In September 2015, two Federal Government agencies – The US Department of Health and Human Services and the US Department of Education – issued a ground-breaking statement: “…ALL young children with disabilities should have access to inclusive high-quality early childhood programs, where they are provided with individualized and appropriate support in meeting high expectations.” https://www2.ed.gov/policy/speced/guid/earlylearning/joint-statement-full-text.pdf
That statement was meant to offer a vision of where all American children should begin: IN their local preschools, fully included. That was FOUR years ago…and we are STILL not anywhere close to having this be the norm.
We have a two-tiered system in education: special education and general education. Teachers are trained separately. Classrooms are set up separately. We perpetuate the myth that only special education teachers can teach students who have identified learning needs. Even worse, we perpetuate a message that one-size-fits-all in general education classrooms.
Neither message is true.
Before Google and a million technology apps, it might have been true that special education teachers had a systematic knowledge base that other teachers were not privvy to…but today that isn’t the case.
Get on Twitter and find your people.
Go on YouTube and search for engaging universal design for learning lesson plans in action.
Check out Instagram and follow Teachers of the Year…or amazing other teachers that you might not ever know about: https://www.weareteachers.com/best-teacher-instagrams/
Or listen to many fantastic podcasts: https://www.thinkinclusive.us/podcasts/
We live in an era of non-stop brain research…near constant developments in understanding how students learn and what makes a rich educational environment.
Heck, we even have a special font that was developed to help students with dyslexia…see that here: https://www.dyslexiefont.com/en/typeface/
So, WHY ARE WE STILL SEGREGATING STUDENTS IN PRESCHOOL AND KINDERGARTEN?
Students with identified learning needs that are identified before preschool are offered a chance to attend special education preschool. Because typical students are not offered this chance – the reason why Universal Preschool would be a game changer – the majority of children who go to school in school districts at age three are children with disabilities. *That means they are educated with a majority of their peers who have disabilities too.*
And, here is the sinister part:
Unless you have your child attend a typical inclusive preschool TOO, then your child will have the segregated special education preschool as the one and only placement that works.
This segregated preschool setting will become the placement that is recommended at the Kindergarten IEP meeting.
You need to have an inclusive preschool placement to demonstrate that your child can be successful in an inclusive kindergarten setting.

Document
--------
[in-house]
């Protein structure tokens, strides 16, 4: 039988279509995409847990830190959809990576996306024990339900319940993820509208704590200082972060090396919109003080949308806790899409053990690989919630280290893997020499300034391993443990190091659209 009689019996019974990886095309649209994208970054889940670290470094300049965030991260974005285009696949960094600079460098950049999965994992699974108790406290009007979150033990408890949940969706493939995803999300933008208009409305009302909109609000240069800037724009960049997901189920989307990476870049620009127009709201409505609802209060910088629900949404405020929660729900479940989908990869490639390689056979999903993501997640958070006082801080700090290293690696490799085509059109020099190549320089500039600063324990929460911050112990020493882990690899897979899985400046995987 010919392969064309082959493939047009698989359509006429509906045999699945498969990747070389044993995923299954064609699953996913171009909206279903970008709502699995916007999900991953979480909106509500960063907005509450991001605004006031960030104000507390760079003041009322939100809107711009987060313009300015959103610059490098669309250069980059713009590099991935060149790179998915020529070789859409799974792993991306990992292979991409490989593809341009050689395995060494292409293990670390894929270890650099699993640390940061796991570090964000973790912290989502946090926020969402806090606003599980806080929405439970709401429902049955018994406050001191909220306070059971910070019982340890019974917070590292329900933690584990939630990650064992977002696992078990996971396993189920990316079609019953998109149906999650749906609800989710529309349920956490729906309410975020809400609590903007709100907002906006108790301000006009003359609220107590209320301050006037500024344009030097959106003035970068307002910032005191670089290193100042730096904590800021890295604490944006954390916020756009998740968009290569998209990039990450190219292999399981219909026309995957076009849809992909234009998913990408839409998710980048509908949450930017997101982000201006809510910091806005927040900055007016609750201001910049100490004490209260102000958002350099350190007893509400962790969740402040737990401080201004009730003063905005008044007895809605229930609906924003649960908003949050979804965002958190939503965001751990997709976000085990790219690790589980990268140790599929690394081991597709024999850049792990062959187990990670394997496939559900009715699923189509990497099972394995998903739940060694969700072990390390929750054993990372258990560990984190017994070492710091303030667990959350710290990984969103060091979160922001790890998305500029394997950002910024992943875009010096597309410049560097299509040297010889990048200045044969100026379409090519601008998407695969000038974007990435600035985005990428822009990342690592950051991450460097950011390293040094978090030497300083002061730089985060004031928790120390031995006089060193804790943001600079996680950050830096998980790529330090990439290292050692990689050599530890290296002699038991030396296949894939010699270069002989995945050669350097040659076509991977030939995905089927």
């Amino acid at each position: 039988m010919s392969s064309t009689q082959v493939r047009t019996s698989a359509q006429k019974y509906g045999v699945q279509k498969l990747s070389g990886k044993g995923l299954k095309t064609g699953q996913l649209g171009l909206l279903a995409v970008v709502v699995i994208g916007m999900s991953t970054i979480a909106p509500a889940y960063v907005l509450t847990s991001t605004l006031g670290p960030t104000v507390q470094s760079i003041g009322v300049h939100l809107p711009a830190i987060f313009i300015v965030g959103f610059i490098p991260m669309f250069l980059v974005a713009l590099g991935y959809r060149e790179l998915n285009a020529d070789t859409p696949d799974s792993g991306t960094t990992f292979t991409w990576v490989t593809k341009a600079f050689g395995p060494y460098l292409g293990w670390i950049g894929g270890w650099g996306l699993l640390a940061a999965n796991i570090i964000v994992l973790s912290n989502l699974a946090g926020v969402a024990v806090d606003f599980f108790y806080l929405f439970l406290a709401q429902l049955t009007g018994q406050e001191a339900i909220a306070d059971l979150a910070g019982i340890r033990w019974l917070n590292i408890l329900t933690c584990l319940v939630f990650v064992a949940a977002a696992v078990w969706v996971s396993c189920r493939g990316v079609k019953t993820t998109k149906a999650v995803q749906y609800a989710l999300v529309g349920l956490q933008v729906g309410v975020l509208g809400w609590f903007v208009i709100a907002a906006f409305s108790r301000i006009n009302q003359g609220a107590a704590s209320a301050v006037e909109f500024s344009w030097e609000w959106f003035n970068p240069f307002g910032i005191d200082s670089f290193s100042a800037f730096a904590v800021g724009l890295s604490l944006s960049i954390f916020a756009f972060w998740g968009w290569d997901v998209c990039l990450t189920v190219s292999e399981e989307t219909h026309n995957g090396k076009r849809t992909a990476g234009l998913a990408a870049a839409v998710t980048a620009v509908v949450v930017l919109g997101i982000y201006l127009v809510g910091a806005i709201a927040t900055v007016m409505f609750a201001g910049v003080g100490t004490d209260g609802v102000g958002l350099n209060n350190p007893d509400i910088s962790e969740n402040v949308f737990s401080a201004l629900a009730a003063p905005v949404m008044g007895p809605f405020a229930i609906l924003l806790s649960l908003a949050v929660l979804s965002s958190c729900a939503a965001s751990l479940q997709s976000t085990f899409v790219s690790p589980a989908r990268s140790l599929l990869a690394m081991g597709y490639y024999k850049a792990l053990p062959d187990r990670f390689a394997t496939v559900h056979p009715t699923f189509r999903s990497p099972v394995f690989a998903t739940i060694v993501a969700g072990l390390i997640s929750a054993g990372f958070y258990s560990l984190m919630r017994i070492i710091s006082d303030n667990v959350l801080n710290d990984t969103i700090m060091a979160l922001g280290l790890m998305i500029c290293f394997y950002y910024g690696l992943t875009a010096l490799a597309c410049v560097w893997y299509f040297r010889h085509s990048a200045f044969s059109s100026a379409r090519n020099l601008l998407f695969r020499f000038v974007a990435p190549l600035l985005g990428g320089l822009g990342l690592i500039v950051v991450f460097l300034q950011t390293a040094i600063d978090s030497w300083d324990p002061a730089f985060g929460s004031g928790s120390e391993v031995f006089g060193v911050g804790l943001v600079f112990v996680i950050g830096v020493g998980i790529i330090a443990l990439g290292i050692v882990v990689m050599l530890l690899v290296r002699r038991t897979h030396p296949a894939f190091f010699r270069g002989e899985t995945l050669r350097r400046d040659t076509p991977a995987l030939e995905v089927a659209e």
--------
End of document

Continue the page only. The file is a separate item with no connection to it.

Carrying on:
The 2015 mandate from the Federal Government is trying to nudge everyone forward.
They are sending a big message that the preferred placement is INCLUSIVE.
They want parents and preschool teachers to know that inclusion is the BEST CHANCE students with disabilities have…and they want to make sure preschools are listening.
If you are not included in preschool, the chances of you being included in kindergarten are slim.
Once the student is in a self-contained kindergarten, the opportunity for an inclusive placement for the entire rest of their school experience is microscopic.
Preschool is the Ground Zero of inclusion.
In March 2019, the state of California reaffirmed the Federal Government’s message: https://www.cde.ca.gov/sp/se/lr/om031819.asp
Their words: “…highlight a growing body of research indicating that all students benefit from an inclusive, high-quality early learning and care program. The joint policy statement describes “inclusion” in this context as:
Inclusion in early childhood education programs refers to including children with disabilities in early childhood programs, together with their peers without disabilities; holding high expectations and intentionally promoting participation in all learning and social activities, facilitated by individualized accommodations; and using evidence-based services and supports to foster their development (cognitive, language, communication, physical, behavioral, and social-emotional), friendships with peers, and sense of belonging.” (p. 3)
There’s a lot of information in that small paragraph but here are the Big Ideas:
1) Gotta be TOGETHER with typical peers
2) Hold high expectations
3) Offer participation opportunities in ALL learning AND social activities
4) Use accommodations as needed
5) Use evidence-based services and supports
6) Work to develop friendships AND a sense of belonging
When you work to build an inclusive preschool opportunity for students with significant learning needs, magic happens.
The typical students with their childhood grace of fun and wonder, welcome everybody. They offer support naturally. They make adjustments freely. They provide unconditional friendship.
You start to see drawings like this:
We are BETTER TOGETHER.
The Federal Government knows this…the state of California believes this…we must get the message out: INCLUSIVE PRESCHOOL IS THE BEST OPPORTUNITY FOR YOUR CHILD WITH A DISABILITY.
Work for inclusion every day.
Our world needs all voices…all viewpoints…all children.